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O'Donnell Brain Institute’s Aviation Neurology Program Ensures Top-flight Pilot Performance

Alison Leston, M.D., Ph.D., Section Head of General Neurology and Headache at UT Southwestern

Alison Leston, M.D., Ph.D., Section Head of General Neurology and Headache at UT Southwestern

At UT Southwestern Medical Center, we have access to one of the busiest airports in the world (DFW International Airport) and can spot planes landing at Dallas Love Field out of windows in the Aston Building. This proximity ensures that the Neurology Department’s Aviation Neurology Program stays busy with its focus on clearing pilots to fly.

Alison Leston, M.D., Ph.D., Section Head of General Neurology, has led institutional efforts to support aviation medicine and cares for numerous pilots, helping them meet federal health requirements for flying. An expert in the clinical treatment of headaches, Dr. Leston’s growing reputation as one of the few specialists in aviation neurology has attracted referrals of pilot patients from at least 18 states, including Hawaii.

Pilots must meet stringent "fitness to fly" requirements set by the Federal Aviation Administration (FAA) to maintain their certification, including undergoing periodic flight physicals with an aeromedical physician. Those who have neurological symptoms are referred to a specialist like Dr. Leston for further evaluation. She sees multiple pilots per week and has worked with more than 200 pilots with neurological conditions.

Seeing a neurologist who is familiar with FAA regulations is important. Being prescribed the wrong medications could mean the end of a career. For example, pilots are not allowed to take any medications labeled "may cause drowsiness," which means that even cetirizine (Zyrtec) and most antidepressants are off-limits. Diphenhydramine is the substance most often found in toxicology reports following aircraft accidents.

"Often my work with pilots includes reducing their migraines with FAA-approved meds, such as beta blockers and calcium-channel blockers," Dr. Leston says. "Certain other medications can be used for acute treatment of migraines, but they may require waiting 24 to 48 hours to fly."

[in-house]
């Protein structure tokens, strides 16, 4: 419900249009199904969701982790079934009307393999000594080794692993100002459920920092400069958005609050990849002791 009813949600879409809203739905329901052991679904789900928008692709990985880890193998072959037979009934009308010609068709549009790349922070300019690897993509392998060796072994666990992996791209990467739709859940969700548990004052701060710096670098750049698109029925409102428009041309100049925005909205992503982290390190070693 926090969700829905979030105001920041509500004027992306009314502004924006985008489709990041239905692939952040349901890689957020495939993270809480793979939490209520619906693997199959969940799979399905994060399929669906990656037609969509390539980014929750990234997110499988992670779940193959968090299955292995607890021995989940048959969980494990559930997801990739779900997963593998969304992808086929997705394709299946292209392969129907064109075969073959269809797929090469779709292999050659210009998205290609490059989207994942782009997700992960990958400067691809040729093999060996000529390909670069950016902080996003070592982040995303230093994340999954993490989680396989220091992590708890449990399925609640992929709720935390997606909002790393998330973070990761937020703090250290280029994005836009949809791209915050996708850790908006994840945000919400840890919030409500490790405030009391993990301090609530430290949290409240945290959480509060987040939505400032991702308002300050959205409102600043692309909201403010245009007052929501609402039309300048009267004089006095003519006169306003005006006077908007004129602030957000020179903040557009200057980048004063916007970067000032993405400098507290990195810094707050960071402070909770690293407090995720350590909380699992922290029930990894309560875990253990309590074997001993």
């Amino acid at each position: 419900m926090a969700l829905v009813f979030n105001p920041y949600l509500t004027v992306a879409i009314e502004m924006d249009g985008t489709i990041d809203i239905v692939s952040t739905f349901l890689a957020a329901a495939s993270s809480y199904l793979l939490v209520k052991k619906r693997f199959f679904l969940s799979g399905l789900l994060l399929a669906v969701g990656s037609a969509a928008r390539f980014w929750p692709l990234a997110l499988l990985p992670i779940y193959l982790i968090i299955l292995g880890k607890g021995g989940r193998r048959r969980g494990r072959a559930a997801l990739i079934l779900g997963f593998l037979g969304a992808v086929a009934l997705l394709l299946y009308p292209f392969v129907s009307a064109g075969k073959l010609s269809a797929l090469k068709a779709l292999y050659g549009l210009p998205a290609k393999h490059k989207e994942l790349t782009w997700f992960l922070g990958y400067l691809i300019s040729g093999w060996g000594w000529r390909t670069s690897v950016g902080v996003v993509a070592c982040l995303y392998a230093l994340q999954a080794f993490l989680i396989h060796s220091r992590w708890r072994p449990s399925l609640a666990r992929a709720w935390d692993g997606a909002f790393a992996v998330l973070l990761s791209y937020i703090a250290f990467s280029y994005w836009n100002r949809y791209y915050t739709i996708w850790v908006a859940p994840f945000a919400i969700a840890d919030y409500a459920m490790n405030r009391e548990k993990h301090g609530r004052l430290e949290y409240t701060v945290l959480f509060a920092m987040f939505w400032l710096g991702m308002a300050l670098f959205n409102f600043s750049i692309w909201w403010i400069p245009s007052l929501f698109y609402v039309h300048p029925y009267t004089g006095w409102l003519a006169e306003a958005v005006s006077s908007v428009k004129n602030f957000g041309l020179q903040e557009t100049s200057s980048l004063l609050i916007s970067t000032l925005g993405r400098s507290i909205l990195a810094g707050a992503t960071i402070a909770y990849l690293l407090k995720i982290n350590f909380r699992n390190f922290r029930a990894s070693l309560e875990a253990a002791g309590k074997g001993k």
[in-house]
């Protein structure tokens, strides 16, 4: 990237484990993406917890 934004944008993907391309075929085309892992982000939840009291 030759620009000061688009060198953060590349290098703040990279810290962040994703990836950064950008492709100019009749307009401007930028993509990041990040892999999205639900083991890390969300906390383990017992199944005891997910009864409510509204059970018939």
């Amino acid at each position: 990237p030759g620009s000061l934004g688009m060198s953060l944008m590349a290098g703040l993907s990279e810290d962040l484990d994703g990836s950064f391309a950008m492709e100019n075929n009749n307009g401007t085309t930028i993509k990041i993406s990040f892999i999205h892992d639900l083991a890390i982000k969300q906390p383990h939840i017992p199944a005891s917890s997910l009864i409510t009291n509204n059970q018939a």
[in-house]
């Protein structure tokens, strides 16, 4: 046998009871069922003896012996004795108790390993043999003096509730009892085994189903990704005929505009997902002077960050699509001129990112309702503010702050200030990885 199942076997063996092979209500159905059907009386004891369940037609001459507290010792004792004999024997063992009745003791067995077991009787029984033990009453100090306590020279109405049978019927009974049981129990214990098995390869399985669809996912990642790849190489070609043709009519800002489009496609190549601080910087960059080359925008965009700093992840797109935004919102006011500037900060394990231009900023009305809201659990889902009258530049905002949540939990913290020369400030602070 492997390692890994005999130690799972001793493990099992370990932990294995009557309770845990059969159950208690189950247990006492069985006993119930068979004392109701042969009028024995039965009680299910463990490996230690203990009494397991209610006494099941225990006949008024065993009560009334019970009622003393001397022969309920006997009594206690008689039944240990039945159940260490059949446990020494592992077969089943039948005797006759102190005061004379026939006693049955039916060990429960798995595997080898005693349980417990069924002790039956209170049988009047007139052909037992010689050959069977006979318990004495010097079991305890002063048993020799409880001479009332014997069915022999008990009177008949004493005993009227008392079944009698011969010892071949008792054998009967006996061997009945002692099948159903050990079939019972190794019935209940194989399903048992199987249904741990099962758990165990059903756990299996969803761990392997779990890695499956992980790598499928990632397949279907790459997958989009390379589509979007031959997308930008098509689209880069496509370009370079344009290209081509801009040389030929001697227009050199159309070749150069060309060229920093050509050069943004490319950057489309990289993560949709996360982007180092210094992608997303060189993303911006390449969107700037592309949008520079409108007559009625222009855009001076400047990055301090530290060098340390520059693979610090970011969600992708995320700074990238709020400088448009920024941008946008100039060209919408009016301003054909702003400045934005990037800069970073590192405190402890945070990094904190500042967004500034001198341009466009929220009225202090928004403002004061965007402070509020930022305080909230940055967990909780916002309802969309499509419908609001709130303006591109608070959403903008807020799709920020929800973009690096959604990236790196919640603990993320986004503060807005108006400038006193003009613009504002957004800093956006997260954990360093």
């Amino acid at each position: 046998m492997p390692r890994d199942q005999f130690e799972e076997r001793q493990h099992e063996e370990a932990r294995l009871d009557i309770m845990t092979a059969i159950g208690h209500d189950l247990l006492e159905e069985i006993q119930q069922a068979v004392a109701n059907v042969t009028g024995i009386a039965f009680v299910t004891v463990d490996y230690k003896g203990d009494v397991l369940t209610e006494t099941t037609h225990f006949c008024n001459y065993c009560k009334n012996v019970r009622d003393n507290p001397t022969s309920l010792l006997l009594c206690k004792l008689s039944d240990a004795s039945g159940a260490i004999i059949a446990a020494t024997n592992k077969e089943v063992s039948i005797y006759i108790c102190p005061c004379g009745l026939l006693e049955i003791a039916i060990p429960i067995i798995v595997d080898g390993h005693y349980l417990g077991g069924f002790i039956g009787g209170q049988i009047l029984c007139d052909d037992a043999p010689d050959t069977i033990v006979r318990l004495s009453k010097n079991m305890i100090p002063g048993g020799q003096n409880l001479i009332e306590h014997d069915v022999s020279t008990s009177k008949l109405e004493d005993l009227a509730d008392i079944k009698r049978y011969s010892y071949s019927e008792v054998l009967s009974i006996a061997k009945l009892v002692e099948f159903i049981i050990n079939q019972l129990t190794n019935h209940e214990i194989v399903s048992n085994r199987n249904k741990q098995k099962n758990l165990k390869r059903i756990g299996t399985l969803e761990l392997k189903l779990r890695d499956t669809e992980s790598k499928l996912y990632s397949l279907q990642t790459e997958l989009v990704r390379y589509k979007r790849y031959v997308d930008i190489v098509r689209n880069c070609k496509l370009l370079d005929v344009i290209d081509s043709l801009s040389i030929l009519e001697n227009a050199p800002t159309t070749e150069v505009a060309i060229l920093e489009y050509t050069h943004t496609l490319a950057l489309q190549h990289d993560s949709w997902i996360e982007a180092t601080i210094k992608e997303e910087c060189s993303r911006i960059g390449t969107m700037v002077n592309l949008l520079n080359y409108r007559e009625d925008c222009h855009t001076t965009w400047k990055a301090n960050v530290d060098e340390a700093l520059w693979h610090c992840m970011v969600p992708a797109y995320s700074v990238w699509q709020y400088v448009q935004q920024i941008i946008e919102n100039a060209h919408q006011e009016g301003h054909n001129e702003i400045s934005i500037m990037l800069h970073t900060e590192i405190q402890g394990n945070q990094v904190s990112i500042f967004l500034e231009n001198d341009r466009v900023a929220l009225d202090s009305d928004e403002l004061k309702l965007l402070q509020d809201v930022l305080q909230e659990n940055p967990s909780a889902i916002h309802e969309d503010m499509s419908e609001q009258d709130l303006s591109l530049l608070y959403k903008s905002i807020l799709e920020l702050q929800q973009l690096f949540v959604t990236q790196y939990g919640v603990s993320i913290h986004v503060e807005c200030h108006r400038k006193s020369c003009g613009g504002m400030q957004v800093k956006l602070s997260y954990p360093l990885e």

There are also high standards for clearing pilots who have experienced a head injury or loss of consciousness.

"If you or I briefly pass out or fall off a mountain bike, we might go to our local ER and be evaluated by the doctor there, who might tell us we can return to work," notes Dr. Leston. "But if you're a pilot, those of us in the back of the airplane want to be sure you don't develop post-traumatic seizures, so there will be a waiting period and often a required normal MRI before you're allowed to fly again. Knowing the regulations allows me to order the appropriate testing and get pilots back in the air sooner.”

The UTSW Aviation Neurology Program collaborates with other sections of the O'Donnell Brain Institute. Dr. Leston is often asked to write a summary report for a pilot who has recovered from neurosurgery. Stroke and epilepsy specialists have been asked to estimate the risk of stroke or seizure for a pilot seeking medical clearance. Several pilots have undergone therapy after a stroke or traumatic brain injury with our colleagues in the Department of Physical Medicine and Rehabilitation before returning to the cockpit. The flying public should be reassured that pilot performance is, on average, well above that of the general population.